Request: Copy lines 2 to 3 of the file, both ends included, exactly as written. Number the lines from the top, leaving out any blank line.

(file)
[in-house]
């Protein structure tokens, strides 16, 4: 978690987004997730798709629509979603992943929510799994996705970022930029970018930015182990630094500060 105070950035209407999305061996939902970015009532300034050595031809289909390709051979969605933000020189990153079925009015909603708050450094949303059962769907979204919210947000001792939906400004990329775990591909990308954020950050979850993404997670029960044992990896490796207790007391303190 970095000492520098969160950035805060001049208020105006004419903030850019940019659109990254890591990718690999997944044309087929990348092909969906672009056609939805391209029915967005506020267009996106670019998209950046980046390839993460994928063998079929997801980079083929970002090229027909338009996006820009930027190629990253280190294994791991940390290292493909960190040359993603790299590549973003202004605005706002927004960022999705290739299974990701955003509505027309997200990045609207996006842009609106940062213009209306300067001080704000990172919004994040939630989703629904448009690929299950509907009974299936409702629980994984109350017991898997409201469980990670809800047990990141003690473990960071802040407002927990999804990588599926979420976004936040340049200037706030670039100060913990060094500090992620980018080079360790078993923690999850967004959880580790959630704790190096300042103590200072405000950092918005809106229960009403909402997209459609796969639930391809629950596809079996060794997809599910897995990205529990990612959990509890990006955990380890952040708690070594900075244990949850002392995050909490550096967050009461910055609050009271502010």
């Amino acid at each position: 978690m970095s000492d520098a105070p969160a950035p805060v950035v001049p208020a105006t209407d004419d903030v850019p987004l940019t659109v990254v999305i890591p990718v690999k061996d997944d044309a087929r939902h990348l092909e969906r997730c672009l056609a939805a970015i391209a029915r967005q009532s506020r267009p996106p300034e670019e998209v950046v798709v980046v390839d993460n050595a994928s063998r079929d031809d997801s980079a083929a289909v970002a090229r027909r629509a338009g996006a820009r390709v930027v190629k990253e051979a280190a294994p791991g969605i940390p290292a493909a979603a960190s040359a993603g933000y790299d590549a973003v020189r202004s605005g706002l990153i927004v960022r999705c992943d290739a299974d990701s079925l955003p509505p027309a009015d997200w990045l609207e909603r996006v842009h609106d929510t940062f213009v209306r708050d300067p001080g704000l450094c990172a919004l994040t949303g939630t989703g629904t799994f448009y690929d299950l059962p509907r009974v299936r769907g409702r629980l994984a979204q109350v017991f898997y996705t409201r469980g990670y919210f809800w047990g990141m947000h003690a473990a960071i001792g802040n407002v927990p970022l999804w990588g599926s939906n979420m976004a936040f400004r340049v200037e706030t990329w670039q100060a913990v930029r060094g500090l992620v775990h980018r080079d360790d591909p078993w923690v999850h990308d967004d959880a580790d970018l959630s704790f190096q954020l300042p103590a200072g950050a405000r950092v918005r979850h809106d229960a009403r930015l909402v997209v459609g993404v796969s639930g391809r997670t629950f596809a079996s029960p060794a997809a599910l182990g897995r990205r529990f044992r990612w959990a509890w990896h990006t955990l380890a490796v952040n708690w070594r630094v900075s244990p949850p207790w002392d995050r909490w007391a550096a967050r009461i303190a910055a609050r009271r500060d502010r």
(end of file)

């Protein structure tokens, strides 16, 4: 978690987004997730798709629509979603992943929510799994996705970022930029970018930015182990630094500060 105070950035209407999305061996939902970015009532300034050595031809289909390709051979969605933000020189990153079925009015909603708050450094949303059962769907979204919210947000001792939906400004990329775990591909990308954020950050979850993404997670029960044992990896490796207790007391303190 970095000492520098969160950035805060001049208020105006004419903030850019940019659109990254890591990718690999997944044309087929990348092909969906672009056609939805391209029915967005506020267009996106670019998209950046980046390839993460994928063998079929997801980079083929970002090229027909338009996006820009930027190629990253280190294994791991940390290292493909960190040359993603790299590549973003202004605005706002927004960022999705290739299974990701955003509505027309997200990045609207996006842009609106940062213009209306300067001080704000990172919004994040939630989703629904448009690929299950509907009974299936409702629980994984109350017991898997409201469980990670809800047990990141003690473990960071802040407002927990999804990588599926979420976004936040340049200037706030670039100060913990060094500090992620980018080079360790078993923690999850967004959880580790959630704790190096300042103590200072405000950092918005809106229960009403909402997209459609796969639930391809629950596809079996060794997809599910897995990205529990990612959990509890990006955990380890952040708690070594900075244990949850002392995050909490550096967050009461910055609050009271502010």
């Amino acid at each position: 978690m970095s000492d520098a105070p969160a950035p805060v950035v001049p208020a105006t209407d004419d903030v850019p987004l940019t659109v990254v999305i890591p990718v690999k061996d997944d044309a087929r939902h990348l092909e969906r997730c672009l056609a939805a970015i391209a029915r967005q009532s506020r267009p996106p300034e670019e998209v950046v798709v980046v390839d993460n050595a994928s063998r079929d031809d997801s980079a083929a289909v970002a090229r027909r629509a338009g996006a820009r390709v930027v190629k990253e051979a280190a294994p791991g969605i940390p290292a493909a979603a960190s040359a993603g933000y790299d590549a973003v020189r202004s605005g706002l990153i927004v960022r999705c992943d290739a299974d990701s079925l955003p509505p027309a009015d997200w990045l609207e909603r996006v842009h609106d929510t940062f213009v209306r708050d300067p001080g704000l450094c990172a919004l994040t949303g939630t989703g629904t799994f448009y690929d299950l059962p509907r009974v299936r769907g409702r629980l994984a979204q109350v017991f898997y996705t409201r469980g990670y919210f809800w047990g990141m947000h003690a473990a960071i001792g802040n407002v927990p970022l999804w990588g599926s939906n979420m976004a936040f400004r340049v200037e706030t990329w670039q100060a913990v930029r060094g500090l992620v775990h980018r080079d360790d591909p078993w923690v999850h990308d967004d959880a580790d970018l959630s704790f190096q954020l300042p103590a200072g950050a405000r950092v918005r979850h809106d229960a009403r930015l909402v997209v459609g993404v796969s639930g391809r997670t629950f596809a079996s029960p060794a997809a599910l182990g897995r990205r529990f044992r990612w959990a509890w990896h990006t955990l380890a490796v952040n708690w070594r630094v900075s244990p949850p207790w002392d995050r909490w007391a550096a967050r009461i303190a910055a609050r009271r500060d502010r």